Los Alamos Scientists Win Top American Physical Society Prizes

Article ID: 663036

Released: 18-Oct-2016 10:05 AM EDT

Source Newsroom: Los Alamos National Laboratory

  • Credit: Los Alamos National Laboratory

    Alan Perelson (left), of Los Alamos' Theoretical Biology and Biophysics group, and Joe Carlson of the Lab's Nuclear and Particle Physics, Astrophysics and Cosmology group.

Newswise — LOS ALAMOS, N.M., Oct. 18, 2016—Two senior scientists at Los Alamos National Laboratory are being honored by the American Physical Society (APS) for their fundamental contributions in nuclear physics and biophysics. Joe Carlson of the Laboratory’s Nuclear and Particle Physics, Astrophysics and Cosmology group is the winner of the APS’ 2017 Herman Feshbach Prize in theoretical nuclear physics, and Alan Perelson, of Theoretical Biology and Biophysics, is the recipient of the APS’ 2017 Max Delbruck Prize in Biological Physics.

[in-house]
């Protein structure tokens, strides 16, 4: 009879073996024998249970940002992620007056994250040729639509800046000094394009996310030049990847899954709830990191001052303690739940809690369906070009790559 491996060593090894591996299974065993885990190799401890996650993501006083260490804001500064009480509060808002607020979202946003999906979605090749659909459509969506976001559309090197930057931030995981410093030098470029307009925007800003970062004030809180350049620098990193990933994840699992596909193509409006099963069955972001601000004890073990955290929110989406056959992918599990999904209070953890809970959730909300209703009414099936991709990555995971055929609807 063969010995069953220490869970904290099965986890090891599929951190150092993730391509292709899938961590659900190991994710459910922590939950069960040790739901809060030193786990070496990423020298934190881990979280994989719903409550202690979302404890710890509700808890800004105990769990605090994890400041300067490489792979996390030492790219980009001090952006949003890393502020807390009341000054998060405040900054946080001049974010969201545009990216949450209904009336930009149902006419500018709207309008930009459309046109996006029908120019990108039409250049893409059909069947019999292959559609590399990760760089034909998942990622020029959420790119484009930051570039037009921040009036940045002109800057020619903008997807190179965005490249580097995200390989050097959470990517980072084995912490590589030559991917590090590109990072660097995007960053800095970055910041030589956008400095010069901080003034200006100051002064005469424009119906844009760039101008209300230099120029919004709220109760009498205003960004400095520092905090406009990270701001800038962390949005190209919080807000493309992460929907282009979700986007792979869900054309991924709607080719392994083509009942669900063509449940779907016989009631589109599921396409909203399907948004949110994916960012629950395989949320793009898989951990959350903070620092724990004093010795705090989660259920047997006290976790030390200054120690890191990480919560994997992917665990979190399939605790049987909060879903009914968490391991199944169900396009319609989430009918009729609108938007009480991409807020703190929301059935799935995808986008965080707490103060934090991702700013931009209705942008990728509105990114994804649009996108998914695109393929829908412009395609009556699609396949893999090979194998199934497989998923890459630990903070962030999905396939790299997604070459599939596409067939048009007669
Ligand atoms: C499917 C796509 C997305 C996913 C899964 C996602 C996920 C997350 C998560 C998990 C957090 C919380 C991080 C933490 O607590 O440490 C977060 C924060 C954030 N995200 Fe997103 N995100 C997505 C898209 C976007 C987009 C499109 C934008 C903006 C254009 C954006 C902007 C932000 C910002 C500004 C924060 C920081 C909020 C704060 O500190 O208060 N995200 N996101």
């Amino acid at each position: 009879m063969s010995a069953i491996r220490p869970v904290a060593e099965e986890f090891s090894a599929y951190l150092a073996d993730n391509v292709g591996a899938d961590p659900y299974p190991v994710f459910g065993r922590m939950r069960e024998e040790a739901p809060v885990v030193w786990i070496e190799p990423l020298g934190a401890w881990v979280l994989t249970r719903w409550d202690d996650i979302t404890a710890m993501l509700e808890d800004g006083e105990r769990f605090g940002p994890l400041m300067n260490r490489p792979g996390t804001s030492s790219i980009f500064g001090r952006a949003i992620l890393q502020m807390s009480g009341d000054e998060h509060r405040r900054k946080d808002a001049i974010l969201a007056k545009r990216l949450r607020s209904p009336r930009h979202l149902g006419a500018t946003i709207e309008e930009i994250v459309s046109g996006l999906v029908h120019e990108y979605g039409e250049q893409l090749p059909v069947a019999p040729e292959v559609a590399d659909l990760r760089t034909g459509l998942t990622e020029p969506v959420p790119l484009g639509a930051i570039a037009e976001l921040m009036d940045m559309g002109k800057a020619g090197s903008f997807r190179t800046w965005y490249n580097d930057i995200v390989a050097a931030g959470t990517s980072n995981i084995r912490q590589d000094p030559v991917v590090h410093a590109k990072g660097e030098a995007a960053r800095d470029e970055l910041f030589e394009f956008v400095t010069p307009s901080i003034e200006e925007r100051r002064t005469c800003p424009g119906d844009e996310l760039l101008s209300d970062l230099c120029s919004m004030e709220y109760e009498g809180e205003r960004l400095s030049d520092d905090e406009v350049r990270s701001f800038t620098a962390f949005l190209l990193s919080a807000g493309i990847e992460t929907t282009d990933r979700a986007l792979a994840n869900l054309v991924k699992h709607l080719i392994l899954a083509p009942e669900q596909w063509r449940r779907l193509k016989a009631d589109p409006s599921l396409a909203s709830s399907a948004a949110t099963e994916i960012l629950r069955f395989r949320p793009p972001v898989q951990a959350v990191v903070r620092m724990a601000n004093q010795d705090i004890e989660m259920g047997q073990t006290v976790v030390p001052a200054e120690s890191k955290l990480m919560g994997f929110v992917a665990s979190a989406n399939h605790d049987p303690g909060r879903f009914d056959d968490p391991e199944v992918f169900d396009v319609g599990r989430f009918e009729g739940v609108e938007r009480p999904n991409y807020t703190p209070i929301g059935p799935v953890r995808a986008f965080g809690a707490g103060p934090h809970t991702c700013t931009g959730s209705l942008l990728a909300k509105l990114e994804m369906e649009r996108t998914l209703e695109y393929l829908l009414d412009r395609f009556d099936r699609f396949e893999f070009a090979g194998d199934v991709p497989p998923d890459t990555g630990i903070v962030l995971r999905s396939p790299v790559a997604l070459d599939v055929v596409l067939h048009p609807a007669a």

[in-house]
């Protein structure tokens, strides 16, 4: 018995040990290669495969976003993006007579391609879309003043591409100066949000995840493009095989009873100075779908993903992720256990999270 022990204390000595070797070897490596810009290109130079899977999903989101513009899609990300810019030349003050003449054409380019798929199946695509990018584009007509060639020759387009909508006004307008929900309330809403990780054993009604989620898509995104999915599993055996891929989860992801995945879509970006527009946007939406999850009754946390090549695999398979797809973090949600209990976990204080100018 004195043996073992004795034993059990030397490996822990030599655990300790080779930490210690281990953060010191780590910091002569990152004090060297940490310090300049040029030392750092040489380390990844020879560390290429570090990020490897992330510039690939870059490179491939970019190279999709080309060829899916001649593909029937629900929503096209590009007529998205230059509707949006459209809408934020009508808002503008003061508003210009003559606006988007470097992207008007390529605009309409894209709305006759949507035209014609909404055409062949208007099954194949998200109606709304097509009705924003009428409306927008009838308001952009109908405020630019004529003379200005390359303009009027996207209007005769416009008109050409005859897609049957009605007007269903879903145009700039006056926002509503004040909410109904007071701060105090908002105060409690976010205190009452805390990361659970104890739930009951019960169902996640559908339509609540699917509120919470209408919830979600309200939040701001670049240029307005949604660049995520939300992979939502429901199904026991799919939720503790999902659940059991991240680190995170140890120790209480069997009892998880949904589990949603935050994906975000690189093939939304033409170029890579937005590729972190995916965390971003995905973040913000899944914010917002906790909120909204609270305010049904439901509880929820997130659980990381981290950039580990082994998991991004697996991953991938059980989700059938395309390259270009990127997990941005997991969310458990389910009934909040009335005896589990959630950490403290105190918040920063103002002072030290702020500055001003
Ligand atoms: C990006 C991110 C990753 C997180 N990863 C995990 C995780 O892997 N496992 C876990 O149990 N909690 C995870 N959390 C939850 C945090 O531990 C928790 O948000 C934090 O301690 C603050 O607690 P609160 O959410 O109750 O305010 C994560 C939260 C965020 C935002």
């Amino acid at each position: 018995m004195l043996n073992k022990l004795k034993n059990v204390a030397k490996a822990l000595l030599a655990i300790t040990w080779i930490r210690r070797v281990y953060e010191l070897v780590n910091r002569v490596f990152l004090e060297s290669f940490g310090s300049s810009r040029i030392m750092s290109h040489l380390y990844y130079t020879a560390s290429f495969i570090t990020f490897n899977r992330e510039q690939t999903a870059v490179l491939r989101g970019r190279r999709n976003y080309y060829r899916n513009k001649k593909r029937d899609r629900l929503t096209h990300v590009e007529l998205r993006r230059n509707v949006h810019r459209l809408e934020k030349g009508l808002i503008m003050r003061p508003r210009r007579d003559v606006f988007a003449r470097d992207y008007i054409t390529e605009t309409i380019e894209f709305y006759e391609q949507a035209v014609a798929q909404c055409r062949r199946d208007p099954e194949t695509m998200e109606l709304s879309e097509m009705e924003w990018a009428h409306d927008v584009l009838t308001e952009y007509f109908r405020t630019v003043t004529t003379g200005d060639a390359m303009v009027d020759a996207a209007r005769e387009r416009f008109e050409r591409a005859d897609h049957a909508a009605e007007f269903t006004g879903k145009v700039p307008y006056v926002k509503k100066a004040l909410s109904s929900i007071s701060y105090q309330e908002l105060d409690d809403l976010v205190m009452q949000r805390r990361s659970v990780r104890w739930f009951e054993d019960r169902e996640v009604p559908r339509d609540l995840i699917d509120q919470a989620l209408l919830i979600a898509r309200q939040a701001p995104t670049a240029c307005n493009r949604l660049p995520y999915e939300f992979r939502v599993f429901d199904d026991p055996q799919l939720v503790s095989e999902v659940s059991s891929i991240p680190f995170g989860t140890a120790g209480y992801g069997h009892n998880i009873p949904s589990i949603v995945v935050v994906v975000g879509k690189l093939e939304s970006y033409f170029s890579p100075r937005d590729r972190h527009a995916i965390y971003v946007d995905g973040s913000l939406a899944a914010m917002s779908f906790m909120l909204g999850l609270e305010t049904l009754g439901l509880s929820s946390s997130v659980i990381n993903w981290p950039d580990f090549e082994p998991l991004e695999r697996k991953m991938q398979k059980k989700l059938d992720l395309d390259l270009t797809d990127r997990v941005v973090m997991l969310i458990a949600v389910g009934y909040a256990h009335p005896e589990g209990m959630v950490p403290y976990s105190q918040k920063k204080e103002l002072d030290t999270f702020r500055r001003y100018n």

Carlson was awarded the Feshbach Prize for pioneering the development of quantum Monte Carlo techniques to solve key problems in nuclear structure physics, cold atom physics and dense matter theory of relevance to neutron stars.

“The Feshbach Prize is the APS’ highest honor in nuclear theory,” said Alan Bishop, the Principal Associate Director of the Science, Technology and Engineering directorate at Los Alamos. “Joe’s work has broad implications in nuclear structure physics, cold-atom physics and neutron star astrophysics. His contributions are both unique and truly impressive, and emblematic of a continuing legacy of world-class nuclear theory at the Laboratory.”